WILD GEORGIA: State faces daunting task in tracking rare species

The pink lady slipper is listed among the 103 plant species protected in Georgia by the provisions of the Georgia Wildflower Preservation Act of 1973. (Charles Seabrook for The Atlanta Journal-Constitution)

Combined ShapeCaption
The pink lady slipper is listed among the 103 plant species protected in Georgia by the provisions of the Georgia Wildflower Preservation Act of 1973. (Charles Seabrook for The Atlanta Journal-Constitution)

Georgia tries to keep track of some 1,350 rare or imperiled plants and animals that occur in the state. Of those, 70 species, including the red-cockaded woodpecker and the persistent trillium, are protected by the federal Endangered Species Act.

Some 300 other species — ranging from the pink lady slipper to the gopher tortoise — are on the Georgia Department of Natural Resources’ own endangered, threatened or rare species lists. State law protects them to some degree.

The majority of the other tracked species are listed as “special concern” by DNR, meaning that they are in trouble in one way or another because of threats to their survival — but currently have no special legal status.

Habitat loss, development and other threats are the reasons that many species are in jeopardy. Some species also may be rare because of their naturally low reproductive rates or strict habitat requirements.

But keeping track of all the species and how they are faring in the wild is a daunting task for DNR — even with help from various conservation groups and federal agencies. Many areas of Georgia have never been surveyed thoroughly for at-risk species.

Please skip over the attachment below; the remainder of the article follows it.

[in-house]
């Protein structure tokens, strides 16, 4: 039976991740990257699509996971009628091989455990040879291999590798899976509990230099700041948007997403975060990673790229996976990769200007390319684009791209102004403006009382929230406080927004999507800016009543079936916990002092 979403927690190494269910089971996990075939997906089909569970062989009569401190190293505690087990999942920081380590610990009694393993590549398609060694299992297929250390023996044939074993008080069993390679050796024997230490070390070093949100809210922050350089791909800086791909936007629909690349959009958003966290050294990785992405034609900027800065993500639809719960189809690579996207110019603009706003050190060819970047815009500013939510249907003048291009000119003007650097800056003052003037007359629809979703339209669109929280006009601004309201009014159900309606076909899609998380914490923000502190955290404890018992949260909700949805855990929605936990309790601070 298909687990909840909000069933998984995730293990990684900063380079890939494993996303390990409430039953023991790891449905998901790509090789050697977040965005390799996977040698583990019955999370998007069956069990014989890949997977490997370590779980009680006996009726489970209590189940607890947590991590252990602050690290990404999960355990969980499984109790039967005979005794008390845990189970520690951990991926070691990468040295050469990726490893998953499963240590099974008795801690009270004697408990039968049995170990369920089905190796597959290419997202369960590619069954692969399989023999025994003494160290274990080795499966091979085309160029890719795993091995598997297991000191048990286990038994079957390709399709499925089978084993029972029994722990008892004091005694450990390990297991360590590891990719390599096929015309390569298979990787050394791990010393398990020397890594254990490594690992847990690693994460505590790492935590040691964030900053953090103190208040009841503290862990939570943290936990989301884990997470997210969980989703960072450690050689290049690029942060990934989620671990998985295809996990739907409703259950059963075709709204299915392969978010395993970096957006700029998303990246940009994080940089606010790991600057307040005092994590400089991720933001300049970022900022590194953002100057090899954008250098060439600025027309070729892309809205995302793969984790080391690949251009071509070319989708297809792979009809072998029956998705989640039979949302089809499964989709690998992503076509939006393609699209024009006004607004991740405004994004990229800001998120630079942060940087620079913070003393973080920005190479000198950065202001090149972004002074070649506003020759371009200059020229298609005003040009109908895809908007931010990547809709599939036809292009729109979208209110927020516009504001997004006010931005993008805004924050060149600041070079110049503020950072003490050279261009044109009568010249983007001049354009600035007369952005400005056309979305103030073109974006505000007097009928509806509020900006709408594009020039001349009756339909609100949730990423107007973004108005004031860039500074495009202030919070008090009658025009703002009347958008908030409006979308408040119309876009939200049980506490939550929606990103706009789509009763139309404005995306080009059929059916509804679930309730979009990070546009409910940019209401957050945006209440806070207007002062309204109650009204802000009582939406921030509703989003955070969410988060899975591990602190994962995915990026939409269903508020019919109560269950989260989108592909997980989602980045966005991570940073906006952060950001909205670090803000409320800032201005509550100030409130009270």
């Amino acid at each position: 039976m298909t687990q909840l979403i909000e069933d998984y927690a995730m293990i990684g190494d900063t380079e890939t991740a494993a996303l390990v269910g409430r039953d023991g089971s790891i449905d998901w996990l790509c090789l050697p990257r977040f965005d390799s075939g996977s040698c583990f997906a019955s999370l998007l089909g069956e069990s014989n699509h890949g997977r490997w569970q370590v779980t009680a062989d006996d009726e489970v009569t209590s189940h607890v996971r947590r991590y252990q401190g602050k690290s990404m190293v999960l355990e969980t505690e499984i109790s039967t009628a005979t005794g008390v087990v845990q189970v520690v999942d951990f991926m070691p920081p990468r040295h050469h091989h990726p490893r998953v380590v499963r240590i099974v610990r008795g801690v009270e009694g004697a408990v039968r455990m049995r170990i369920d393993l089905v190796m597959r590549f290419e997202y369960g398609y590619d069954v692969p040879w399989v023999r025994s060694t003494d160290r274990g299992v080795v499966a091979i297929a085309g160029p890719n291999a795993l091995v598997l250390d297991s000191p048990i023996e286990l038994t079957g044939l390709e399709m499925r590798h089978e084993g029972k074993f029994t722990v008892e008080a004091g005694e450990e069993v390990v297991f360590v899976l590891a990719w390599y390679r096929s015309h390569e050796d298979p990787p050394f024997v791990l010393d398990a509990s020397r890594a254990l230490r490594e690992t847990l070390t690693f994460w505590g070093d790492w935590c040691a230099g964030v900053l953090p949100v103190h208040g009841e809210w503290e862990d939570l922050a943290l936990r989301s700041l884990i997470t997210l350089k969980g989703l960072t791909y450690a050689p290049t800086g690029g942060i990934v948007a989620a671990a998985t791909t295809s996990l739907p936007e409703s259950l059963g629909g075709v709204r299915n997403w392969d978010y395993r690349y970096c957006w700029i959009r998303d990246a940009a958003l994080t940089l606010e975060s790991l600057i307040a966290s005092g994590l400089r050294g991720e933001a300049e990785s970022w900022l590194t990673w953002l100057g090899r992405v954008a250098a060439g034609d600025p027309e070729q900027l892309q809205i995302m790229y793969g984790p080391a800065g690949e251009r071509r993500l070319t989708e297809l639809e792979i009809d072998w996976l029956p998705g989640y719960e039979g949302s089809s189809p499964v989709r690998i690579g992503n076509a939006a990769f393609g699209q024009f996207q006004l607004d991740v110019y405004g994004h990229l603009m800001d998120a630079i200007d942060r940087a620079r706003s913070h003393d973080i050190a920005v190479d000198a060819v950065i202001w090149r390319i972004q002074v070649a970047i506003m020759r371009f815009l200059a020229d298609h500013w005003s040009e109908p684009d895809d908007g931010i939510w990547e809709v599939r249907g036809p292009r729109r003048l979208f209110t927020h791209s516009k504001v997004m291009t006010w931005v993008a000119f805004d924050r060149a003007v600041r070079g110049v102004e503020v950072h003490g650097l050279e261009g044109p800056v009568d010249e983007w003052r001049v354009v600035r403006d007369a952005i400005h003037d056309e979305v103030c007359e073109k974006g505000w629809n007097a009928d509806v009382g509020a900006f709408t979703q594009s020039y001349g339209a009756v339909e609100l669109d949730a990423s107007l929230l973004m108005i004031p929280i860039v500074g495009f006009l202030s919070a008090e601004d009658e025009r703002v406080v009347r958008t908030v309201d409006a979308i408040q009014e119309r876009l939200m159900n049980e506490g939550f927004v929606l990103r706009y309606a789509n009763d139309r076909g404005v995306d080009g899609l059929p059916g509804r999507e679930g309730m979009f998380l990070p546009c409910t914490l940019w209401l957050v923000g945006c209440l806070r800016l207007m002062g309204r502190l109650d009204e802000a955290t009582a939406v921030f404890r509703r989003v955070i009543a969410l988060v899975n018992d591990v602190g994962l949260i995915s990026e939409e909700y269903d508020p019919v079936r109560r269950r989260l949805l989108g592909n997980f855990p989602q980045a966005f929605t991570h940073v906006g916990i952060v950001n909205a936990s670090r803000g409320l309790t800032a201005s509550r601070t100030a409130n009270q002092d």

Some areas that have been extensively surveyed reveal an array of rare inhabitants. One such place is Tallulah Gorge State Park in northeast Georgia. The 1,000-foot-deep gorge is a haven for many imperiled plants such as the persistent trillium and fringed orchid as well as for animals such as the green salamander and tricolored bat.

Those rarities were what drew Sean O’Brien, president of the organization NatureServe, there last week as part of a national tour. Based in Arlington, Virginia, NatureServe has been for nearly 50 years the authoritative source for biodiversity data in the Western Hemisphere. The group helps DNR and other conservationists nationwide store and organize vast amounts of rare species data that is invaluable in helping make decisions on species protection.

IN THE SKY: From David Dundee, Tellus Science Museum astronomer: The Aquariid meteor shower will peak on Wednesday and Thursday nights at about 60 meteors per hour. Best viewing: in the northeast sky from about 1 a.m. until dawn. The moon will be last quarter on Monday. Mercury and Venus are very low in the west just after dark. Mars is very low in the southwest at dark and sets in the west a few hours later. Jupiter and Saturn rise in the east at about midnight.

Charles Seabrook can be reached at charles.seabrook@yahoo.com.